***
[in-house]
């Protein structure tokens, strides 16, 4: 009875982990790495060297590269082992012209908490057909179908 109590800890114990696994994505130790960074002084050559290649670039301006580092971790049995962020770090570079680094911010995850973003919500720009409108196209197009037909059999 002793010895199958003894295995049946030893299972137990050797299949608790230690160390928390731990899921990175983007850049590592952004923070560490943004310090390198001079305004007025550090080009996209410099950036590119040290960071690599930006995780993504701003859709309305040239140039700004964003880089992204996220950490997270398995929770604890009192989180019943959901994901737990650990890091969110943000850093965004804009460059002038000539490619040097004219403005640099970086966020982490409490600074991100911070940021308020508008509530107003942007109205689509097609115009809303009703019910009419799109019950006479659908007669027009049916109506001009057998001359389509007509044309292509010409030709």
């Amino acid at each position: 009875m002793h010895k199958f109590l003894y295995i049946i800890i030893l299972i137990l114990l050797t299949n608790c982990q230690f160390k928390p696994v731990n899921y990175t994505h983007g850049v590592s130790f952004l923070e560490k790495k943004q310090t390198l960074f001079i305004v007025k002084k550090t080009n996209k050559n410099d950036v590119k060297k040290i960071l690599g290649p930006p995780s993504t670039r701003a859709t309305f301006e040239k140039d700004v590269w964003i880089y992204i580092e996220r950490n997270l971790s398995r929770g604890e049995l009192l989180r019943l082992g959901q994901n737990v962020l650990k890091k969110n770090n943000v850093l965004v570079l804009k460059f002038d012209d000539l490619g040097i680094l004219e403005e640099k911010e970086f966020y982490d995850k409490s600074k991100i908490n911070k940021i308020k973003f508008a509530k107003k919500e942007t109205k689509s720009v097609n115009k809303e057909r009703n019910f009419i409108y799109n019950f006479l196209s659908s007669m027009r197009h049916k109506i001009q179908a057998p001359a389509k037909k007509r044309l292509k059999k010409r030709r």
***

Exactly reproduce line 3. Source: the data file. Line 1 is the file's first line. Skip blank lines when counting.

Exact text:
């Amino acid at each position: 009875m002793h010895k199958f109590l003894y295995i049946i800890i030893l299972i137990l114990l050797t299949n608790c982990q230690f160390k928390p696994v731990n899921y990175t994505h983007g850049v590592s130790f952004l923070e560490k790495k943004q310090t390198l960074f001079i305004v007025k002084k550090t080009n996209k050559n410099d950036v590119k060297k040290i960071l690599g290649p930006p995780s993504t670039r701003a859709t309305f301006e040239k140039d700004v590269w964003i880089y992204i580092e996220r950490n997270l971790s398995r929770g604890e049995l009192l989180r019943l082992g959901q994901n737990v962020l650990k890091k969110n770090n943000v850093l965004v570079l804009k460059f002038d012209d000539l490619g040097i680094l004219e403005e640099k911010e970086f966020y982490d995850k409490s600074k991100i908490n911070k940021i308020k973003f508008a509530k107003k919500e942007t109205k689509s720009v097609n115009k809303e057909r009703n019910f009419i409108y799109n019950f006479l196209s659908s007669m027009r197009h049916k109506i001009q179908a057998p001359a389509k037909k007509r044309l292509k059999k010409r030709r």